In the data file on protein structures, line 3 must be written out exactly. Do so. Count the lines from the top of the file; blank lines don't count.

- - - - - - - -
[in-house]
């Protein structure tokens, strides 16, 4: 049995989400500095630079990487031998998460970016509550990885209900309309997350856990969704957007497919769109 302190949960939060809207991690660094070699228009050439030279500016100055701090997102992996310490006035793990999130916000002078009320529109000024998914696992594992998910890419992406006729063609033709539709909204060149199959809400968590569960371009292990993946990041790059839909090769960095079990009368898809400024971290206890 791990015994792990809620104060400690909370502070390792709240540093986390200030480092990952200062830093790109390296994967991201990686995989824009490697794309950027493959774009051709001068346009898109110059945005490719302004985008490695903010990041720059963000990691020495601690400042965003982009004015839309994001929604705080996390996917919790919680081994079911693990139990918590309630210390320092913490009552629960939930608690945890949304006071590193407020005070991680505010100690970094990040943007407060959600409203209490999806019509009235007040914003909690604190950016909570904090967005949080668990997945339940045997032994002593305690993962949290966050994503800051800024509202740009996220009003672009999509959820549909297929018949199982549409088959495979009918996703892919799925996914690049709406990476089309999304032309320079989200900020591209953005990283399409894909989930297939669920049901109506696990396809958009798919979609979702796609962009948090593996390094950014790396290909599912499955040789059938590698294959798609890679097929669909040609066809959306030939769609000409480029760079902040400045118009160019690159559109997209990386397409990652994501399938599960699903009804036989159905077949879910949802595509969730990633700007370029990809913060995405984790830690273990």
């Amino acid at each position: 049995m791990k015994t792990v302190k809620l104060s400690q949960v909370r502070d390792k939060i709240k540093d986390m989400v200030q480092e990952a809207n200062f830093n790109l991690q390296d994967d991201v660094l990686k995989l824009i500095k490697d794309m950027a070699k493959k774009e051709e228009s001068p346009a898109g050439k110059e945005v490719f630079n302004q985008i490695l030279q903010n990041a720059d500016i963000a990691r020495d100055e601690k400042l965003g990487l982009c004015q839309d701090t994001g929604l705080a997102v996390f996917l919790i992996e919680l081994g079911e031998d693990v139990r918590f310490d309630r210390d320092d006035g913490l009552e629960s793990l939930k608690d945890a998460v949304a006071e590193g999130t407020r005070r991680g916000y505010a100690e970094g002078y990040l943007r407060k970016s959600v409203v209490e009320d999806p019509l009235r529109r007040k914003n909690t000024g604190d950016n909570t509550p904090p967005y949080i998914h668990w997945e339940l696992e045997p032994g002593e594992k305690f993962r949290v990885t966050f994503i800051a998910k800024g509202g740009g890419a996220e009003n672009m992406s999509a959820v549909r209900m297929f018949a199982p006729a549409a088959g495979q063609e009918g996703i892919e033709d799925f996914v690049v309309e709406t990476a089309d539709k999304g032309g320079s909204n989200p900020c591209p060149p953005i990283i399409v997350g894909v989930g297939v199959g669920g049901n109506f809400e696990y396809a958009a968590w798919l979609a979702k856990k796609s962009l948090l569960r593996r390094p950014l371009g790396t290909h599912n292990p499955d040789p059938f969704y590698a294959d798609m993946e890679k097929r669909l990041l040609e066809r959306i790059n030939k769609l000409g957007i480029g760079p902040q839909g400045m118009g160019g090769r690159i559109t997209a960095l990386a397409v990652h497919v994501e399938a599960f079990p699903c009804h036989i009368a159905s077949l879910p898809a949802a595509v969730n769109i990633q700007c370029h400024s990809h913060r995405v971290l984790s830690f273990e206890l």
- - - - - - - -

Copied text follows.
């Amino acid at each position: 049995m791990k015994t792990v302190k809620l104060s400690q949960v909370r502070d390792k939060i709240k540093d986390m989400v200030q480092e990952a809207n200062f830093n790109l991690q390296d994967d991201v660094l990686k995989l824009i500095k490697d794309m950027a070699k493959k774009e051709e228009s001068p346009a898109g050439k110059e945005v490719f630079n302004q985008i490695l030279q903010n990041a720059d500016i963000a990691r020495d100055e601690k400042l965003g990487l982009c004015q839309d701090t994001g929604l705080a997102v996390f996917l919790i992996e919680l081994g079911e031998d693990v139990r918590f310490d309630r210390d320092d006035g913490l009552e629960s793990l939930k608690d945890a998460v949304a006071e590193g999130t407020r005070r991680g916000y505010a100690e970094g002078y990040l943007r407060k970016s959600v409203v209490e009320d999806p019509l009235r529109r007040k914003n909690t000024g604190d950016n909570t509550p904090p967005y949080i998914h668990w997945e339940l696992e045997p032994g002593e594992k305690f993962r949290v990885t966050f994503i800051a998910k800024g509202g740009g890419a996220e009003n672009m992406s999509a959820v549909r209900m297929f018949a199982p006729a549409a088959g495979q063609e009918g996703i892919e033709d799925f996914v690049v309309e709406t990476a089309d539709k999304g032309g320079s909204n989200p900020c591209p060149p953005i990283i399409v997350g894909v989930g297939v199959g669920g049901n109506f809400e696990y396809a958009a968590w798919l979609a979702k856990k796609s962009l948090l569960r593996r390094p950014l371009g790396t290909h599912n292990p499955d040789p059938f969704y590698a294959d798609m993946e890679k097929r669909l990041l040609e066809r959306i790059n030939k769609l000409g957007i480029g760079p902040q839909g400045m118009g160019g090769r690159i559109t997209a960095l990386a397409v990652h497919v994501e399938a599960f079990p699903c009804h036989i009368a159905s077949l879910p898809a949802a595509v969730n769109i990633q700007c370029h400024s990809h913060r995405v971290l984790s830690f273990e206890l």